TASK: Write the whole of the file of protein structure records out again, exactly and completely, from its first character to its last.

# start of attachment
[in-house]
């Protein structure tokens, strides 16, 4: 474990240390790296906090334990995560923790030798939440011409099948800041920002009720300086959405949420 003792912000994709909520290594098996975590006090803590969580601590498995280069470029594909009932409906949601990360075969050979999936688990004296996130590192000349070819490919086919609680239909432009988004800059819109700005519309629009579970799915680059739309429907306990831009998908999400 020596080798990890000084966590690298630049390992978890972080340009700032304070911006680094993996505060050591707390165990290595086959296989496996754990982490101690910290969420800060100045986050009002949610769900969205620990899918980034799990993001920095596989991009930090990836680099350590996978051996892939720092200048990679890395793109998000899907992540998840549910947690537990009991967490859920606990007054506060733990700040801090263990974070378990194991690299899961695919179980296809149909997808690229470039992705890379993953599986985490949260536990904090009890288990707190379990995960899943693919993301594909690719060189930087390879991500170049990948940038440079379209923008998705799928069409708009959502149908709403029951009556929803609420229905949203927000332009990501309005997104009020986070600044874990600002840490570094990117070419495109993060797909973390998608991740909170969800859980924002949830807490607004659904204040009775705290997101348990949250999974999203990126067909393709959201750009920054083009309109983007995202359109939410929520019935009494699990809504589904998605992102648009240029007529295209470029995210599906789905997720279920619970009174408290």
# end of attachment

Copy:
[in-house]
């Protein structure tokens, strides 16, 4: 474990240390790296906090334990995560923790030798939440011409099948800041920002009720300086959405949420 003792912000994709909520290594098996975590006090803590969580601590498995280069470029594909009932409906949601990360075969050979999936688990004296996130590192000349070819490919086919609680239909432009988004800059819109700005519309629009579970799915680059739309429907306990831009998908999400 020596080798990890000084966590690298630049390992978890972080340009700032304070911006680094993996505060050591707390165990290595086959296989496996754990982490101690910290969420800060100045986050009002949610769900969205620990899918980034799990993001920095596989991009930090990836680099350590996978051996892939720092200048990679890395793109998000899907992540998840549910947690537990009991967490859920606990007054506060733990700040801090263990974070378990194991690299899961695919179980296809149909997808690229470039992705890379993953599986985490949260536990904090009890288990707190379990995960899943693919993301594909690719060189930087390879991500170049990948940038440079379209923008998705799928069409708009959502149908709403029951009556929803609420229905949203927000332009990501309005997104009020986070600044874990600002840490570094990117070419495109993060797909973390998608991740909170969800859980924002949830807490607004659904204040009775705290997101348990949250999974999203990126067909393709959201750009920054083009309109983007995202359109939410929520019935009494699990809504589904998605992102648009240029007529295209470029995210599906789905997720279920619970009174408290």